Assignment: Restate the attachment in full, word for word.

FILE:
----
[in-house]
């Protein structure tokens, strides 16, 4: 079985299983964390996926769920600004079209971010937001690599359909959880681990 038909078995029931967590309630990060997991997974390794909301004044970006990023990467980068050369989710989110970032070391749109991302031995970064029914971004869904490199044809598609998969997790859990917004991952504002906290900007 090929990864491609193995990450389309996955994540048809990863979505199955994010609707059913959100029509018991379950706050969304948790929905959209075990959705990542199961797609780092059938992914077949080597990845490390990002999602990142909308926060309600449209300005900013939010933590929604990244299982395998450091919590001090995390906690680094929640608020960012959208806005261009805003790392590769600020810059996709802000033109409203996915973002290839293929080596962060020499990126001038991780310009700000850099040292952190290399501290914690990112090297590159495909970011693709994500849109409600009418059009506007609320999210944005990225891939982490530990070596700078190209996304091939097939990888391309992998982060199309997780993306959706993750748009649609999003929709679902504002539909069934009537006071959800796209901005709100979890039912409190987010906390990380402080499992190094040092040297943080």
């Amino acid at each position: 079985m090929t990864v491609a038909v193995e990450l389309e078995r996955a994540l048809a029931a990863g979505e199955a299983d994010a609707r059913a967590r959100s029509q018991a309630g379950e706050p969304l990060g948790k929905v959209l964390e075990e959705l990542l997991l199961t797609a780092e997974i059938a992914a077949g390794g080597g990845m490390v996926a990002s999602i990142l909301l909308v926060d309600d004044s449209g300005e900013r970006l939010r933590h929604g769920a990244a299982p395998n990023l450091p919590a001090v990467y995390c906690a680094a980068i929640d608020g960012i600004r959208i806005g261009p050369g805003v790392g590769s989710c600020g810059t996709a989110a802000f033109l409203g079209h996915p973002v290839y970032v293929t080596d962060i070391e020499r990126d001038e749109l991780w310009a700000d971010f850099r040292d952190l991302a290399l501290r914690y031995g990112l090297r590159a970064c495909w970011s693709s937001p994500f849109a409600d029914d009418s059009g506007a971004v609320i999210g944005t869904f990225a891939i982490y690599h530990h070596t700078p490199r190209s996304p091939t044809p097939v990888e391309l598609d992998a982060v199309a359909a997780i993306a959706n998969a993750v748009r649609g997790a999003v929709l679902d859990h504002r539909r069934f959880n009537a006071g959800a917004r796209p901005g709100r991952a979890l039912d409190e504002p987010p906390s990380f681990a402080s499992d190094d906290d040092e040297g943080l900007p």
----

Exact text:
[in-house]
């Protein structure tokens, strides 16, 4: 079985299983964390996926769920600004079209971010937001690599359909959880681990 038909078995029931967590309630990060997991997974390794909301004044970006990023990467980068050369989710989110970032070391749109991302031995970064029914971004869904490199044809598609998969997790859990917004991952504002906290900007 090929990864491609193995990450389309996955994540048809990863979505199955994010609707059913959100029509018991379950706050969304948790929905959209075990959705990542199961797609780092059938992914077949080597990845490390990002999602990142909308926060309600449209300005900013939010933590929604990244299982395998450091919590001090995390906690680094929640608020960012959208806005261009805003790392590769600020810059996709802000033109409203996915973002290839293929080596962060020499990126001038991780310009700000850099040292952190290399501290914690990112090297590159495909970011693709994500849109409600009418059009506007609320999210944005990225891939982490530990070596700078190209996304091939097939990888391309992998982060199309997780993306959706993750748009649609999003929709679902504002539909069934009537006071959800796209901005709100979890039912409190987010906390990380402080499992190094040092040297943080």
């Amino acid at each position: 079985m090929t990864v491609a038909v193995e990450l389309e078995r996955a994540l048809a029931a990863g979505e199955a299983d994010a609707r059913a967590r959100s029509q018991a309630g379950e706050p969304l990060g948790k929905v959209l964390e075990e959705l990542l997991l199961t797609a780092e997974i059938a992914a077949g390794g080597g990845m490390v996926a990002s999602i990142l909301l909308v926060d309600d004044s449209g300005e900013r970006l939010r933590h929604g769920a990244a299982p395998n990023l450091p919590a001090v990467y995390c906690a680094a980068i929640d608020g960012i600004r959208i806005g261009p050369g805003v790392g590769s989710c600020g810059t996709a989110a802000f033109l409203g079209h996915p973002v290839y970032v293929t080596d962060i070391e020499r990126d001038e749109l991780w310009a700000d971010f850099r040292d952190l991302a290399l501290r914690y031995g990112l090297r590159a970064c495909w970011s693709s937001p994500f849109a409600d029914d009418s059009g506007a971004v609320i999210g944005t869904f990225a891939i982490y690599h530990h070596t700078p490199r190209s996304p091939t044809p097939v990888e391309l598609d992998a982060v199309a359909a997780i993306a959706n998969a993750v748009r649609g997790a999003v929709l679902d859990h504002r539909r069934f959880n009537a006071g959800a917004r796209p901005g709100r991952a979890l039912d409190e504002p987010p906390s990380f681990a402080s499992d190094d906290d040092e040297g943080l900007p």